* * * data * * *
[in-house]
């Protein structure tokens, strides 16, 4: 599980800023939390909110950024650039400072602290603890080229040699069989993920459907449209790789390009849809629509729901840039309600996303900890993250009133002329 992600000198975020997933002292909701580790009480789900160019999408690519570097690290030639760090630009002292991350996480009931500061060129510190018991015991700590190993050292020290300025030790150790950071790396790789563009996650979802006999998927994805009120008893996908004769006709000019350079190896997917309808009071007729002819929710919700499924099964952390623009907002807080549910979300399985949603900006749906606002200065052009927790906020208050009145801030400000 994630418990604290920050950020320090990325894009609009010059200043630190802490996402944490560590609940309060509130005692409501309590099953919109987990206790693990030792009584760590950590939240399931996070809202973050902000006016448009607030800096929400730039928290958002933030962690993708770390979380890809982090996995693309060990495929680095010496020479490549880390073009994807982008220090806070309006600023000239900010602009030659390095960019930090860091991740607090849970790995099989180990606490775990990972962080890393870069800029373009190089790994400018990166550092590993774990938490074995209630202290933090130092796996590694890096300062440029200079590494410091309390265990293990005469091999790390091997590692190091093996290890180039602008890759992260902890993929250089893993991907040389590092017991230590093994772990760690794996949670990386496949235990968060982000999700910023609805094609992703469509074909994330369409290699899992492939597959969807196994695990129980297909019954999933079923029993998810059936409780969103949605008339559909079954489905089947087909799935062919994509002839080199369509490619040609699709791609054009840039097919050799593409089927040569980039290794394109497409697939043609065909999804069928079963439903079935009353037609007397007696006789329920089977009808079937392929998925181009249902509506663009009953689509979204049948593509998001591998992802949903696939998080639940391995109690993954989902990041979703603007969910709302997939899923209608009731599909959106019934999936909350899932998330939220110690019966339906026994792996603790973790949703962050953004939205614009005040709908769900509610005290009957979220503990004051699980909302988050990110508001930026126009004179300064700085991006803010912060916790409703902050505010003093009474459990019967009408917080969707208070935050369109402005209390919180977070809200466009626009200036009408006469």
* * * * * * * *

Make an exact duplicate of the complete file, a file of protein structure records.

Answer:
[in-house]
């Protein structure tokens, strides 16, 4: 599980800023939390909110950024650039400072602290603890080229040699069989993920459907449209790789390009849809629509729901840039309600996303900890993250009133002329 992600000198975020997933002292909701580790009480789900160019999408690519570097690290030639760090630009002292991350996480009931500061060129510190018991015991700590190993050292020290300025030790150790950071790396790789563009996650979802006999998927994805009120008893996908004769006709000019350079190896997917309808009071007729002819929710919700499924099964952390623009907002807080549910979300399985949603900006749906606002200065052009927790906020208050009145801030400000 994630418990604290920050950020320090990325894009609009010059200043630190802490996402944490560590609940309060509130005692409501309590099953919109987990206790693990030792009584760590950590939240399931996070809202973050902000006016448009607030800096929400730039928290958002933030962690993708770390979380890809982090996995693309060990495929680095010496020479490549880390073009994807982008220090806070309006600023000239900010602009030659390095960019930090860091991740607090849970790995099989180990606490775990990972962080890393870069800029373009190089790994400018990166550092590993774990938490074995209630202290933090130092796996590694890096300062440029200079590494410091309390265990293990005469091999790390091997590692190091093996290890180039602008890759992260902890993929250089893993991907040389590092017991230590093994772990760690794996949670990386496949235990968060982000999700910023609805094609992703469509074909994330369409290699899992492939597959969807196994695990129980297909019954999933079923029993998810059936409780969103949605008339559909079954489905089947087909799935062919994509002839080199369509490619040609699709791609054009840039097919050799593409089927040569980039290794394109497409697939043609065909999804069928079963439903079935009353037609007397007696006789329920089977009808079937392929998925181009249902509506663009009953689509979204049948593509998001591998992802949903696939998080639940391995109690993954989902990041979703603007969910709302997939899923209608009731599909959106019934999936909350899932998330939220110690019966339906026994792996603790973790949703962050953004939205614009005040709908769900509610005290009957979220503990004051699980909302988050990110508001930026126009004179300064700085991006803010912060916790409703902050505010003093009474459990019967009408917080969707208070935050369109402005209390919180977070809200466009626009200036009408006469």